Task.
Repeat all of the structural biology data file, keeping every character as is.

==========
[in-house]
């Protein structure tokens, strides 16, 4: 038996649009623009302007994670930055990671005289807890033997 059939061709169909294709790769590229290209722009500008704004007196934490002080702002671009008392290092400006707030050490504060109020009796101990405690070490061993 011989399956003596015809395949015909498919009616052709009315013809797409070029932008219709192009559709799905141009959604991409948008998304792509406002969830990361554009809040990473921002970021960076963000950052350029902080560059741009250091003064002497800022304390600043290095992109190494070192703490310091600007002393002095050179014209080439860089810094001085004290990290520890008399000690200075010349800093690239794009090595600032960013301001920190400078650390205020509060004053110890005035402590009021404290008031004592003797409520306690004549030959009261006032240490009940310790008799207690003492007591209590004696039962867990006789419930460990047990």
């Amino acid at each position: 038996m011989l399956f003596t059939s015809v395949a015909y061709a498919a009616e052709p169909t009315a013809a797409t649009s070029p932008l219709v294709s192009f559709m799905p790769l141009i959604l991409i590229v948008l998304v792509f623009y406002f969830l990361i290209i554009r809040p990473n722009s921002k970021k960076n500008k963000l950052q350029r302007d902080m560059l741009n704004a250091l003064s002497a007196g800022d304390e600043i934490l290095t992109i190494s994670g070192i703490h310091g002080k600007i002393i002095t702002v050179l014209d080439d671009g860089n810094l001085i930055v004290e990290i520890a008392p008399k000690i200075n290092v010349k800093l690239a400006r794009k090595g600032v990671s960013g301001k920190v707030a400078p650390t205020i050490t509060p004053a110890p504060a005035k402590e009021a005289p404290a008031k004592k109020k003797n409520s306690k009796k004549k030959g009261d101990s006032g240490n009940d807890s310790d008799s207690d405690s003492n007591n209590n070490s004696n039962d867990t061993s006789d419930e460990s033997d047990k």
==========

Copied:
[in-house]
């Protein structure tokens, strides 16, 4: 038996649009623009302007994670930055990671005289807890033997 059939061709169909294709790769590229290209722009500008704004007196934490002080702002671009008392290092400006707030050490504060109020009796101990405690070490061993 011989399956003596015809395949015909498919009616052709009315013809797409070029932008219709192009559709799905141009959604991409948008998304792509406002969830990361554009809040990473921002970021960076963000950052350029902080560059741009250091003064002497800022304390600043290095992109190494070192703490310091600007002393002095050179014209080439860089810094001085004290990290520890008399000690200075010349800093690239794009090595600032960013301001920190400078650390205020509060004053110890005035402590009021404290008031004592003797409520306690004549030959009261006032240490009940310790008799207690003492007591209590004696039962867990006789419930460990047990």
């Amino acid at each position: 038996m011989l399956f003596t059939s015809v395949a015909y061709a498919a009616e052709p169909t009315a013809a797409t649009s070029p932008l219709v294709s192009f559709m799905p790769l141009i959604l991409i590229v948008l998304v792509f623009y406002f969830l990361i290209i554009r809040p990473n722009s921002k970021k960076n500008k963000l950052q350029r302007d902080m560059l741009n704004a250091l003064s002497a007196g800022d304390e600043i934490l290095t992109i190494s994670g070192i703490h310091g002080k600007i002393i002095t702002v050179l014209d080439d671009g860089n810094l001085i930055v004290e990290i520890a008392p008399k000690i200075n290092v010349k800093l690239a400006r794009k090595g600032v990671s960013g301001k920190v707030a400078p650390t205020i050490t509060p004053a110890p504060a005035k402590e009021a005289p404290a008031k004592k109020k003797n409520s306690k009796k004549k030959g009261d101990s006032g240490n009940d807890s310790d008799s207690d405690s003492n007591n209590n070490s004696n039962d867990t061993s006789d419930e460990s033997d047990k």